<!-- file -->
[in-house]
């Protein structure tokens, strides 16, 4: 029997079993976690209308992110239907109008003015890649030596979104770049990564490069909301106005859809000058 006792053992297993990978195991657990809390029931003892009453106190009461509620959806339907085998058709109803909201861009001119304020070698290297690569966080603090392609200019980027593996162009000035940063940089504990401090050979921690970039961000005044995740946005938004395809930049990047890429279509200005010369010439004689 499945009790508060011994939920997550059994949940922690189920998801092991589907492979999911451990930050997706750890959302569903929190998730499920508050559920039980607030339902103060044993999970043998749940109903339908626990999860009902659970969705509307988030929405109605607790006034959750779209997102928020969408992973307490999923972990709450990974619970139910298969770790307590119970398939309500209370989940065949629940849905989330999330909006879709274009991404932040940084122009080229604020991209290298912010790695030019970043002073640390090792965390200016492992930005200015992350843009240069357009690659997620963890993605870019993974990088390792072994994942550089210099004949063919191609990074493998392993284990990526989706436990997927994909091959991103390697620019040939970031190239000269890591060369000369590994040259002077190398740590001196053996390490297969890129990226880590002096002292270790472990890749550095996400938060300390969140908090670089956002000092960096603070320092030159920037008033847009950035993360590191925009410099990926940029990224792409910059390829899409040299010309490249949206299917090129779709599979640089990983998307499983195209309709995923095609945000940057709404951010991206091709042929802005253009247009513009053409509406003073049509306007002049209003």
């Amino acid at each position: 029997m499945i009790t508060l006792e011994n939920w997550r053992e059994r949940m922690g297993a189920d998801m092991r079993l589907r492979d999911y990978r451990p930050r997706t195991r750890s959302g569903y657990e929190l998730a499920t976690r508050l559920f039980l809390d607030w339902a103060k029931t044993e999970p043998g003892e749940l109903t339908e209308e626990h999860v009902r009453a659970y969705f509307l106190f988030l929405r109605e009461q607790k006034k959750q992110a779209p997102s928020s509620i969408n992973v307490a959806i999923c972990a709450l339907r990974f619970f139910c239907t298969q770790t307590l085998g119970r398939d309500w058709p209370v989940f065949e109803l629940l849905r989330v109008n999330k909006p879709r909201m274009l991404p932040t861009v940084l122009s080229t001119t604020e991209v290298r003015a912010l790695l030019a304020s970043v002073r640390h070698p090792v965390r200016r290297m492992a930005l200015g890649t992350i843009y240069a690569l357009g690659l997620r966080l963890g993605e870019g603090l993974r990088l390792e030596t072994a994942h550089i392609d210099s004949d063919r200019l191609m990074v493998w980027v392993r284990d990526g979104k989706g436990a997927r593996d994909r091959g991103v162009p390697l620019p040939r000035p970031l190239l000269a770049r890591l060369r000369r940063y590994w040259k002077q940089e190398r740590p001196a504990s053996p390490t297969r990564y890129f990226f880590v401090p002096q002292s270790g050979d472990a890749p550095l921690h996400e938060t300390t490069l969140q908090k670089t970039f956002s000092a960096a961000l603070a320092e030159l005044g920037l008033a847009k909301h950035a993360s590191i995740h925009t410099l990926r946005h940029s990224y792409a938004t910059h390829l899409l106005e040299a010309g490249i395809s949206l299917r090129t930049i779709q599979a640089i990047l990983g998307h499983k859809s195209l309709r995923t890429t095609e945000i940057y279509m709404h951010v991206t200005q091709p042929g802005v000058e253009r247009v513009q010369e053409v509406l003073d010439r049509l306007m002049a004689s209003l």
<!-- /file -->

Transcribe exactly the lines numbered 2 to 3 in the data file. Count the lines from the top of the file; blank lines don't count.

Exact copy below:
């Protein structure tokens, strides 16, 4: 029997079993976690209308992110239907109008003015890649030596979104770049990564490069909301106005859809000058 006792053992297993990978195991657990809390029931003892009453106190009461509620959806339907085998058709109803909201861009001119304020070698290297690569966080603090392609200019980027593996162009000035940063940089504990401090050979921690970039961000005044995740946005938004395809930049990047890429279509200005010369010439004689 499945009790508060011994939920997550059994949940922690189920998801092991589907492979999911451990930050997706750890959302569903929190998730499920508050559920039980607030339902103060044993999970043998749940109903339908626990999860009902659970969705509307988030929405109605607790006034959750779209997102928020969408992973307490999923972990709450990974619970139910298969770790307590119970398939309500209370989940065949629940849905989330999330909006879709274009991404932040940084122009080229604020991209290298912010790695030019970043002073640390090792965390200016492992930005200015992350843009240069357009690659997620963890993605870019993974990088390792072994994942550089210099004949063919191609990074493998392993284990990526989706436990997927994909091959991103390697620019040939970031190239000269890591060369000369590994040259002077190398740590001196053996390490297969890129990226880590002096002292270790472990890749550095996400938060300390969140908090670089956002000092960096603070320092030159920037008033847009950035993360590191925009410099990926940029990224792409910059390829899409040299010309490249949206299917090129779709599979640089990983998307499983195209309709995923095609945000940057709404951010991206091709042929802005253009247009513009053409509406003073049509306007002049209003």
């Amino acid at each position: 029997m499945i009790t508060l006792e011994n939920w997550r053992e059994r949940m922690g297993a189920d998801m092991r079993l589907r492979d999911y990978r451990p930050r997706t195991r750890s959302g569903y657990e929190l998730a499920t976690r508050l559920f039980l809390d607030w339902a103060k029931t044993e999970p043998g003892e749940l109903t339908e209308e626990h999860v009902r009453a659970y969705f509307l106190f988030l929405r109605e009461q607790k006034k959750q992110a779209p997102s928020s509620i969408n992973v307490a959806i999923c972990a709450l339907r990974f619970f139910c239907t298969q770790t307590l085998g119970r398939d309500w058709p209370v989940f065949e109803l629940l849905r989330v109008n999330k909006p879709r909201m274009l991404p932040t861009v940084l122009s080229t001119t604020e991209v290298r003015a912010l790695l030019a304020s970043v002073r640390h070698p090792v965390r200016r290297m492992a930005l200015g890649t992350i843009y240069a690569l357009g690659l997620r966080l963890g993605e870019g603090l993974r990088l390792e030596t072994a994942h550089i392609d210099s004949d063919r200019l191609m990074v493998w980027v392993r284990d990526g979104k989706g436990a997927r593996d994909r091959g991103v162009p390697l620019p040939r000035p970031l190239l000269a770049r890591l060369r000369r940063y590994w040259k002077q940089e190398r740590p001196a504990s053996p390490t297969r990564y890129f990226f880590v401090p002096q002292s270790g050979d472990a890749p550095l921690h996400e938060t300390t490069l969140q908090k670089t970039f956002s000092a960096a961000l603070a320092e030159l005044g920037l008033a847009k909301h950035a993360s590191i995740h925009t410099l990926r946005h940029s990224y792409a938004t910059h390829l899409l106005e040299a010309g490249i395809s949206l299917r090129t930049i779709q599979a640089i990047l990983g998307h499983k859809s195209l309709r995923t890429t095609e945000i940057y279509m709404h951010v991206t200005q091709p042929g802005v000058e253009r247009v513009q010369e053409v509406l003073d010439r049509l306007m002049a004689s209003l």